There are many decisions that have to be made when it comes to cameras in remote locations. These can include:

• How many cameras are required to cover the event?

• What type of camera should be used (dolly, jib, handheld, POV)?

• Where are the best locations to place the cameras? Does anything obscure a camera's viewpoint?

• Are special camera mounts required (scaffolding, jibs, etc.)?

• Are special lenses required (such as long telephoto lenses)?

• Where can camera cables be run?


Although audio may be one of the least-appreciated aspects of a television production, it is one of the most important areas of a production. Some of the issues for consideration include:

• What does the audience need to hear? How many mics are needed to cover the event?

• What type of microphone works best in each situation (handheld, lapel mic, shotgun, etc.)?

• Stereo or surround sound?

• Can microphones appear in the shot?

• Wired or wireless microphones?

• Is the natural sound of the location a problem (traffic, crowds, airplanes)?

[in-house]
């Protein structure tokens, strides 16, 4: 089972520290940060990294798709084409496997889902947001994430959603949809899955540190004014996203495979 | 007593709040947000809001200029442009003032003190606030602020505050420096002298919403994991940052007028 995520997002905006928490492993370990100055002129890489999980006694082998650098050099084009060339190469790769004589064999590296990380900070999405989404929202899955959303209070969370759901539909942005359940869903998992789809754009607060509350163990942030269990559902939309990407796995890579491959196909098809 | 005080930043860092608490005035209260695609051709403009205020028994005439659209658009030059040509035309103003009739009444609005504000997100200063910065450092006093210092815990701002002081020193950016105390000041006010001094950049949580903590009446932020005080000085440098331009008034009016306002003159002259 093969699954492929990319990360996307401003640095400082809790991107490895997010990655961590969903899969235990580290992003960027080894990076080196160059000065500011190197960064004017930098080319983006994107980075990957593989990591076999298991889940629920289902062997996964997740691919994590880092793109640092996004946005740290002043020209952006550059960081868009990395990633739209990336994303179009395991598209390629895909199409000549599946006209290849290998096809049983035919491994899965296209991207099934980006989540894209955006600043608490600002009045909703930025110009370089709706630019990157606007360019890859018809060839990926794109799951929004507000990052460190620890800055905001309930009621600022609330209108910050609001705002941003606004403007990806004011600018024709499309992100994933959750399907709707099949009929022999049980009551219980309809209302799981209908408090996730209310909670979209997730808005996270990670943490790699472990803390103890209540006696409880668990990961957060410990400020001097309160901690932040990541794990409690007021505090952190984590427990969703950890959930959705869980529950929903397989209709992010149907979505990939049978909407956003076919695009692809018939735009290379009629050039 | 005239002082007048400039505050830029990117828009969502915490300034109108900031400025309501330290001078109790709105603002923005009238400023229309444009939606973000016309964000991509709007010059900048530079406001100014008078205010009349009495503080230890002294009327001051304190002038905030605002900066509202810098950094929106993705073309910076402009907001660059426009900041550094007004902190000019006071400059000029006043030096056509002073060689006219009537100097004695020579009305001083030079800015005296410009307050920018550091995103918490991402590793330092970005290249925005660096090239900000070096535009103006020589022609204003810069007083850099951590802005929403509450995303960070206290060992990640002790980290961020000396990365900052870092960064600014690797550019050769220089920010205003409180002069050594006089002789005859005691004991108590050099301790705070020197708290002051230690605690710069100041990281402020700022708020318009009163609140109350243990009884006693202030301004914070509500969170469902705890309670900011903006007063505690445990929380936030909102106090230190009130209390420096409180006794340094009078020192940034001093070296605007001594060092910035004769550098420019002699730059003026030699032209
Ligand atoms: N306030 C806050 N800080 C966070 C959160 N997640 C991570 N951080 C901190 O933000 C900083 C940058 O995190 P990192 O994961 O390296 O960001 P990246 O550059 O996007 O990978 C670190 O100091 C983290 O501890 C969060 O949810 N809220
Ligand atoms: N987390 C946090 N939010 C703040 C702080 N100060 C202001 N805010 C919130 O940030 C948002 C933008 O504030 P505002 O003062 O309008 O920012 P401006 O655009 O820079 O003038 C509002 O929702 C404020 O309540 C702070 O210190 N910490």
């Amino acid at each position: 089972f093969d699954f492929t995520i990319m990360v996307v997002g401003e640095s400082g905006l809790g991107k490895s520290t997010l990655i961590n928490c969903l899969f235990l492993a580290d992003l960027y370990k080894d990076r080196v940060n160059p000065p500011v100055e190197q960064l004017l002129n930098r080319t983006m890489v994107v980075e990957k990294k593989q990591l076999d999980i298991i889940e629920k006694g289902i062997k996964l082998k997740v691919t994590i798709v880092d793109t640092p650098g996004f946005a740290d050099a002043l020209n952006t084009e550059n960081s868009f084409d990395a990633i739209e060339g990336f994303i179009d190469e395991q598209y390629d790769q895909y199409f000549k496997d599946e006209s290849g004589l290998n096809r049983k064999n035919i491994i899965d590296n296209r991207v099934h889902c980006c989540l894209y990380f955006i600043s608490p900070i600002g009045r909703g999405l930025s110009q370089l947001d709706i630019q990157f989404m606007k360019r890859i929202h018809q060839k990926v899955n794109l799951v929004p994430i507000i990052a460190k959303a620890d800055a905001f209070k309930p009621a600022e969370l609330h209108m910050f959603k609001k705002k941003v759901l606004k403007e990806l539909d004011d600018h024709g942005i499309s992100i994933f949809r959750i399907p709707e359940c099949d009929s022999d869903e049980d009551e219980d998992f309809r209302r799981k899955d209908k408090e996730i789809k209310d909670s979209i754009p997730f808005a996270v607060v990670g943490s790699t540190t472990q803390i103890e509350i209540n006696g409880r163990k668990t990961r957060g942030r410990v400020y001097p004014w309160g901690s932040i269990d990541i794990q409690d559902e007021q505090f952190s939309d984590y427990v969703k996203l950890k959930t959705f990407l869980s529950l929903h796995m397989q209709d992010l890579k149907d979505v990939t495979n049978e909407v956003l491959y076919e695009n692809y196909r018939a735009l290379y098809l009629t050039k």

As in every other type of event, directors shooting remote productions must keep the axis of action in mind, placing all cameras on one side of that line.

Sports productions are a bit unique, because the participants can be going all over the venue. Some venues are large (a car racetrack or golf); other venues are very small (a wrestling match). Events here are categorized by different types of action: horizontal, vertical, and round.


Horizontal sports include basketball, soccer, American football, among others. The cameras are placed on a long side of the venue, panning right to left to capture the athletes' action.


TennisLayoutOne vertical sport is tennis. Although it is a sport that takes place on a rectangular venue, like basketball and soccer, the action is difficult to follow by the audience with two players hitting a small ball back and forth. Instead, the cameras are placed behind one of the athletes, looking over his or her shoulder at the other athlete. So the axis of action is located at the net.

ROUND ACTIONBaseballLayout

Round sports include auto racing and baseball. Because cameras are needed to cover the action the whole way around the circle or oval, an axis of action is not chosen. Instead, the director has to constantly re establish the scene in order to avoid confusing the viewers. This means that if a camera has a close-up shot of a car as it drives around the track, every once in while a long shot must be shown to establish the current location of the car and where it is in relation to the other cars.